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I have 5 classes that called operators :

 * Enter(x)
 * Exit(x)
 * Push(b,x,y)
 * TurnOn(x)
 * TurnOff(x)

And 3 more classes that are called Predicates :

 * At(x,y) - example : At(Robot,Room3) , At(Box1,Room1) , At(Box3,Corridor)
 * SwithOn(x) - SwitchOn(Room2)
 * SwitchOff(x) - SwitchOff(Room1) , SwitchOff(Room4)

And I want to have good data structure the store them .

At first, I created two base classes and used inheritance:

  • Class Predicate for At(x,y) , SwithOn(x) and SwitchOff(x)

  • Class Operator for Enter(x) , Exit(x) , Push(b,x,y) , TurnOn(x) , TurnOff(x) .

And I added two deques :

std::deque<Operator> operators;
std::deque<Predicate> predicates;

And then ,when I create for instance a Exit operator :

Exit myExit ;

and push it into the the deque :

operators.push_back(myExit); // this works fine 

But I when I'd try to extract some kind of element from operators deuqe , I'd have to use some kind of casting .

  1. Is it possible to have a data structure that can store multiple (different types) objects ?

  2. I'm still at the stage of the planning , can you suggest maybe some other kind of design so I won't have problems with extracting elements ? the best thing I can think of is polymorphism ...

Regards

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You could use boost variants. –  imreal Dec 17 '12 at 3:17
    
Why do you need to cast back into the specific class (Enter, Exit, etc)? Can you design your classes so that, for example, you can simply call operator.operate(), which is specialized for each derived class? –  Brian L Dec 17 '12 at 3:37

2 Answers 2

up vote 2 down vote accepted

For your specific requirements I would look at making the Operator polymorphic and store the data in a boost pointer containers like ptr_vector. After all, it makes sense that the various specific operations all have in common that they are operators.

Your current implementation with the basic std::deque<> will lead to object slicing as you're only storing the base class, so that's not going to work. In this particular case where polymorphism is desired, you really need to be able to store a pointer to the object instead. In your case, you probably want to use a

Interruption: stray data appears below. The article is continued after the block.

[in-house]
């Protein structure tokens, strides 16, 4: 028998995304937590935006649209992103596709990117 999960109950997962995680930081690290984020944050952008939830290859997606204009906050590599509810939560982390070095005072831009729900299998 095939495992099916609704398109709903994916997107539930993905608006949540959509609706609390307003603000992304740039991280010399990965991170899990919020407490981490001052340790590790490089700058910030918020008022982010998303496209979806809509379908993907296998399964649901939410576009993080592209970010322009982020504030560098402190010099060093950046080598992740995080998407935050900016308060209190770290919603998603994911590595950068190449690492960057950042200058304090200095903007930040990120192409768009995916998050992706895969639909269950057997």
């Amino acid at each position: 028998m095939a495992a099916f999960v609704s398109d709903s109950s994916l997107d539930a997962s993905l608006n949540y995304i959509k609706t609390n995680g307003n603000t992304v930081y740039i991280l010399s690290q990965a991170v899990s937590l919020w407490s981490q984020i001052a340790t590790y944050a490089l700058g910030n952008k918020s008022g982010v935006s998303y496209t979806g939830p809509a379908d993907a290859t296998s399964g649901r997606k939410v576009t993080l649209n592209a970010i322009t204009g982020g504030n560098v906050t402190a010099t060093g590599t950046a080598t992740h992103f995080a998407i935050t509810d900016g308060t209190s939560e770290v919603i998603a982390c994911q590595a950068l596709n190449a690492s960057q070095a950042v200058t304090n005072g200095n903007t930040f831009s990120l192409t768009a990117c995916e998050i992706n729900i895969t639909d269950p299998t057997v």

boost::ptr_vector<Operator> something;

If you can't use boost, the other option is to use a standard container with something like a std::shared_ptr, for example like this:

std::deque<std::shared_ptr<Operator> > something;

You don't want to store raw pointers in a std::vector as that leads to all sorts of interesting lifetime management issues that are easily avoided.

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Is it possible to have a data structure that can store multiple objects ?

Yes, it's called a Structure. If you want to store only one type at a time, you use union to create a Variant. Neither is likely to be a good idea for what you described.

I'm still at the stage of the planning , can you suggest maybe some other kind of design so I won't have problems with extracting elements ? the best thing I can think of is polymorphism ...

It sounds to me like you need polymorphism. You can't just use casting to turn one type into another from the base type. Well, you can, but you will lose data. What you have right now is effectively casting your subclasses to their base class and then copying by value into the deque.

To take advantage of polymorphism, just store pointers (Opererator* or Predicate*) in the deque (or use std::auto_ptr).

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